A 30-million page library is heading to the moon to help preserve human civilization

The massive archive is aboard Israel’s Beresheet spacecraft.

A Falcon 9 rocket launches carrying Israel’s Beresheet spacecraft at Cape Canaveral Air Force Station on Feb. 21, 2019.SpaceX via AFP – Getty Images

By Corey S. Powell – NBC News

When Israel’s Beresheet spacecraft launched toward the moon last week, it was carrying a mysterious cargo. Mission planners called it a time capsule but hinted that that wasn’t the whole story. Now the truth is out: The little lunar probe carries a 30-million-page archive of human knowledge etched into a DVD-size metal disc.

The Lunar Library, as the archive is known, constitutes a “civilization backup” to help ensure that our distant descendants never lose humanity’s collective wisdom, according to Nova Spivack, co-founder of Arch Mission Foundation, the Los Angeles-based nonprofit behind the project. The foundation is building a space-based archive designed to survive for 6 billion years or more — a million times longer than the oldest written records in existence today.

“One of the primary evolutionary challenges that we face is amnesia about our past mistakes, and the lack of active countermeasures to repeating them,” Spivack said in an email. “For the survival of our species, we need to find ways to raise our awareness of what worked and didn’t work, and we need to ensure it is shared with the people of the future.”

Paul Davies, director of the Beyond Center for Fundamental Concepts in Physics at Arizona State University, regards the Lunar Library as mostly symbolic, yet still important. “It encourages people to reflect on humankind’s place in the universe,” he said, and to rethink how we search for evidence of nonhuman civilizations, too.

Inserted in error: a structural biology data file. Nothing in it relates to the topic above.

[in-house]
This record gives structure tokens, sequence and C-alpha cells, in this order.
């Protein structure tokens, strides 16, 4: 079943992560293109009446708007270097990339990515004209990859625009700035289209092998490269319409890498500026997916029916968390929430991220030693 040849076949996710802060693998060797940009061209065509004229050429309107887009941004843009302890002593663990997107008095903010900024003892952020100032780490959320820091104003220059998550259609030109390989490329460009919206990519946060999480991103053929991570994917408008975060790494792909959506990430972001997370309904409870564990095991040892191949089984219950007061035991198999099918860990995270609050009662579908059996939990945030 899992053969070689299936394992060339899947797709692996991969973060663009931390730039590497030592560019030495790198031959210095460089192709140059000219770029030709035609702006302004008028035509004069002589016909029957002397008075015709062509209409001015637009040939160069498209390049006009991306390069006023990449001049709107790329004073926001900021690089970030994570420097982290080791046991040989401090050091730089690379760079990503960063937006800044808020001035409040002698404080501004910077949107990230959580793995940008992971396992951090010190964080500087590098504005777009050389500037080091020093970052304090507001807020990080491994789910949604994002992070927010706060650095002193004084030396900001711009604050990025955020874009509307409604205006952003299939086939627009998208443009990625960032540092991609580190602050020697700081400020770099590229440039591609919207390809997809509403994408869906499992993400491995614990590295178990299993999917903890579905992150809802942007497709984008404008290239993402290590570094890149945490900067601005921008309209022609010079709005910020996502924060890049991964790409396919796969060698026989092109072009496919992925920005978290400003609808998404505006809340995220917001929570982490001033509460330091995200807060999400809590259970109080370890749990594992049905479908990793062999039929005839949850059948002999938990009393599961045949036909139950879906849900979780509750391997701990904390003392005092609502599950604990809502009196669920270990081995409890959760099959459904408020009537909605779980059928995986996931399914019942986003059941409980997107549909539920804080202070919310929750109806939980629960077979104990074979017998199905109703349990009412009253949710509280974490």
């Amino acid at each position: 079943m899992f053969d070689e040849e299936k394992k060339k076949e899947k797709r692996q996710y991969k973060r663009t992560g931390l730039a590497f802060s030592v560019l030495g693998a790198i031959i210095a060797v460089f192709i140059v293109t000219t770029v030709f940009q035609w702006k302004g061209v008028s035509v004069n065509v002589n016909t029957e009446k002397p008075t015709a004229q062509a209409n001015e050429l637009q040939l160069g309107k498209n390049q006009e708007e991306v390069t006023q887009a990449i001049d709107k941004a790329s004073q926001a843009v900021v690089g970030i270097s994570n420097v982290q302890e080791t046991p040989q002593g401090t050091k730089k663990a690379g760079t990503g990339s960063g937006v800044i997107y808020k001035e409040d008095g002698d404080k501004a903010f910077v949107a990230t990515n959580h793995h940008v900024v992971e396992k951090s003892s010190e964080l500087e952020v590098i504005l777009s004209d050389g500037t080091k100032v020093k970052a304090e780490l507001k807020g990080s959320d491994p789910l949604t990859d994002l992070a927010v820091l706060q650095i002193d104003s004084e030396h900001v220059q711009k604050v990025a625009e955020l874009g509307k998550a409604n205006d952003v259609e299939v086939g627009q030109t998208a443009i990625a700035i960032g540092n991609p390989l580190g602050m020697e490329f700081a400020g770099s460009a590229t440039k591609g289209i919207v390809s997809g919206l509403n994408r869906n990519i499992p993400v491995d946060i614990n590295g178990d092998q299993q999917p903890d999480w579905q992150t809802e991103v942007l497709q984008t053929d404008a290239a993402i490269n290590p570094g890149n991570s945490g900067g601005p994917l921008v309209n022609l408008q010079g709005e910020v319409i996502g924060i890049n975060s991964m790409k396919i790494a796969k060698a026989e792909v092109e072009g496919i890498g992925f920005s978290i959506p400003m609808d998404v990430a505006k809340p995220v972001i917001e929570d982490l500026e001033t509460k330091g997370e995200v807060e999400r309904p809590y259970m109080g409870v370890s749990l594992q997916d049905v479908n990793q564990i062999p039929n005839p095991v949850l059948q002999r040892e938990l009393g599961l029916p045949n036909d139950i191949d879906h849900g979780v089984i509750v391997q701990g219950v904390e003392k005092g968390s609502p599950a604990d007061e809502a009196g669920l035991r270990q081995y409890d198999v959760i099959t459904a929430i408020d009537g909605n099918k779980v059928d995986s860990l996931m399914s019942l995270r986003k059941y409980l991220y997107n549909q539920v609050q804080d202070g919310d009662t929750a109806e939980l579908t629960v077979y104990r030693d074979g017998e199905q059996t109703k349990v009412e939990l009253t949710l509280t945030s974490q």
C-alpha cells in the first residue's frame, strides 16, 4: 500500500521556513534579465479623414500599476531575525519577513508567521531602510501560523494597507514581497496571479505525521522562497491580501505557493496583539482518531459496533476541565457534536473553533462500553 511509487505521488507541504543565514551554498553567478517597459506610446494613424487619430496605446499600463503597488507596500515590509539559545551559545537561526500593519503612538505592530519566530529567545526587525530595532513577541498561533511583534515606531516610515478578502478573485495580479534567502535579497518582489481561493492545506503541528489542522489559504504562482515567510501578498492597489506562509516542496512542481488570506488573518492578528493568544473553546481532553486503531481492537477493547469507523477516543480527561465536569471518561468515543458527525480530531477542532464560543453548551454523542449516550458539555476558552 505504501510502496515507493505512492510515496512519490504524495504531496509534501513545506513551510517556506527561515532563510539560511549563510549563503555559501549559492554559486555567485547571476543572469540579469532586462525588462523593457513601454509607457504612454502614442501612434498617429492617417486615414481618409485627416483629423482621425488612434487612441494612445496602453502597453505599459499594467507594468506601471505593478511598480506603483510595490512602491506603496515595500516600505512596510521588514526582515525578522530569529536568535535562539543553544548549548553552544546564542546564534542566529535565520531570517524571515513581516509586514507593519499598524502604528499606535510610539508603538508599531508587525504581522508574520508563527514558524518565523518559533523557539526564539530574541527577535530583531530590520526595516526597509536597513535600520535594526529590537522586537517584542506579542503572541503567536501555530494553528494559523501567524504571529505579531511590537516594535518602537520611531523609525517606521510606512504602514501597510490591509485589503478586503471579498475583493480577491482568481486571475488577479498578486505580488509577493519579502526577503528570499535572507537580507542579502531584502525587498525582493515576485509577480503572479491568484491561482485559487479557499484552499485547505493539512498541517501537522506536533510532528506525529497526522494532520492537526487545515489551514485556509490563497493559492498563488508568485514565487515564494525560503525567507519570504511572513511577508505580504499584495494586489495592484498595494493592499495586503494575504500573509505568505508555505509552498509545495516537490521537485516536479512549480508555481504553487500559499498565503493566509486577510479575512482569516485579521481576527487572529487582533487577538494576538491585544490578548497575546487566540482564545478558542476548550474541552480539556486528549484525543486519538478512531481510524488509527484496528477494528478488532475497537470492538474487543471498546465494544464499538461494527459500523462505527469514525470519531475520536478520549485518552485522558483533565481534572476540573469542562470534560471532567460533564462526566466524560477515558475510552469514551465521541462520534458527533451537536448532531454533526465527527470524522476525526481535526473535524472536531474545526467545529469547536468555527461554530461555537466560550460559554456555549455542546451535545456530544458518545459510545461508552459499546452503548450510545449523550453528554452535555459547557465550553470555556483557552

“If we can leave records on the moon for a huge duration, maybe E.T. will have done the same,” Davies said, adding that it might make sense for humans to look for alien artifacts on the moon or other locations.

THE WORLD IN A DISC

Sending a library into space isn’t entirely new for the Arch Foundation. Before Elon Musk launched a Tesla Roadster into orbit around the sun last year, Spivack and his team put in its glove box a quartz disc containing the entire text of Asimov’s famous “Foundation” trilogy of science-fiction books, a major influence on Spivack’s thinking.

For the Lunar Library, the scope had to be far wider. “We are building a Rosetta Stone for beings who inhabit our solar system in the future,” Spivack said.

One small component of the archive is the time capsule Beresheet’s creators alluded to: a collection of songs, children’s drawings and writings about Israeli culture and history. But the rest is truly encyclopedic. Included in the Lunar Library’s more than 200 gigabytes of data are the entire English-language version of Wikipedia; tens of thousands of fiction and nonfiction books; a collection of textbooks; and a guide to 5,000 languages along with 1.5 billion sample translations between them.

All of that information is etched onto 25 stacked nickel disks, each just 40 microns (about 1/600th of an inch) thick.

Front cover of the 2019 Lunar Library.Bruce Ha / Arch Mission Foundation

Since people of the far future will presumably not have a DVD player handy, and might not speak any language now in use, the top of the Lunar Library’s disc is engraved with tiny images of books and other documents explaining human linguistics, along with instructions about how to read the library beneath. The introductory layers can easily be viewed when magnified 100 times under a simple microscope. Then it’s up to our crafty descendants to build the player so they can read the rest of the Library.

BUILT TO LAST (ALMOST) FOREVER

All of that content will mean nothing if the physical object doesn’t survive, so the Arch Foundation helped develop a super-durable data-recording technology called Nanofiche for the Lunar Library disc. “It can withstand sustained heat that is 10 times greater than what is experienced on the moon with no damage to the data,” Spivack said of the disc, which is made of nickel because of its extreme durability and modest cost.

The Lunar Library is shielded by a protective layer and insulation, as well as the structure of the Beresheet lander itself. All of that should help safeguard it from micrometeorites that strike the moon on a regular basis. Even so, it may not have anything like the 6-billion-year lifetime that Spivack is targeting. “These objects will not survive for a billion years un-degraded, but they might be intact and unburied after 10 million years, maybe 50 million years,” Davies said.